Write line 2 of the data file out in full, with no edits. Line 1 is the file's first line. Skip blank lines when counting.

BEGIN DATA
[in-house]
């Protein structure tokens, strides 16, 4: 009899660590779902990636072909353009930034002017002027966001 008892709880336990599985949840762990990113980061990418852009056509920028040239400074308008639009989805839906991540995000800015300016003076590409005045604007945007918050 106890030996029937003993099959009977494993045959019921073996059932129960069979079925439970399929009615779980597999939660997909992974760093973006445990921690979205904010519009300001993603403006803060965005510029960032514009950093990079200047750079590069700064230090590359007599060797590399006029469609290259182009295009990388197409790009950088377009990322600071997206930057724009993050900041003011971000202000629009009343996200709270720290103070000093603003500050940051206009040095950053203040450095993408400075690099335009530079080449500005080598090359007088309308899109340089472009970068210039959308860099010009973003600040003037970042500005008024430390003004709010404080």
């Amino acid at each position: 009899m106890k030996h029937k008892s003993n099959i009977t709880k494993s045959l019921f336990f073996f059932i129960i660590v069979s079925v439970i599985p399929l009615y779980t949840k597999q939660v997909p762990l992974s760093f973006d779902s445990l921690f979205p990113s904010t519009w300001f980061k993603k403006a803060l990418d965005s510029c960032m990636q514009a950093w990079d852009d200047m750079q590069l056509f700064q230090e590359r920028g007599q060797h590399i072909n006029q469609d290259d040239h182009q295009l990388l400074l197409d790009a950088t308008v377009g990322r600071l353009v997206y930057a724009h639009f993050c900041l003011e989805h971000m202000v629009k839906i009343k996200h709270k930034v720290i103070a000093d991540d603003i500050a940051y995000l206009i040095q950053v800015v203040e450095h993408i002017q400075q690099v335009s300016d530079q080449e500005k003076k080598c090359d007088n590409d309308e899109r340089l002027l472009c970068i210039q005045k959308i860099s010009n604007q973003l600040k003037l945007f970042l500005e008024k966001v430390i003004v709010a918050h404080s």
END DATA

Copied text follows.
């Protein structure tokens, strides 16, 4: 009899660590779902990636072909353009930034002017002027966001 008892709880336990599985949840762990990113980061990418852009056509920028040239400074308008639009989805839906991540995000800015300016003076590409005045604007945007918050 106890030996029937003993099959009977494993045959019921073996059932129960069979079925439970399929009615779980597999939660997909992974760093973006445990921690979205904010519009300001993603403006803060965005510029960032514009950093990079200047750079590069700064230090590359007599060797590399006029469609290259182009295009990388197409790009950088377009990322600071997206930057724009993050900041003011971000202000629009009343996200709270720290103070000093603003500050940051206009040095950053203040450095993408400075690099335009530079080449500005080598090359007088309308899109340089472009970068210039959308860099010009973003600040003037970042500005008024430390003004709010404080």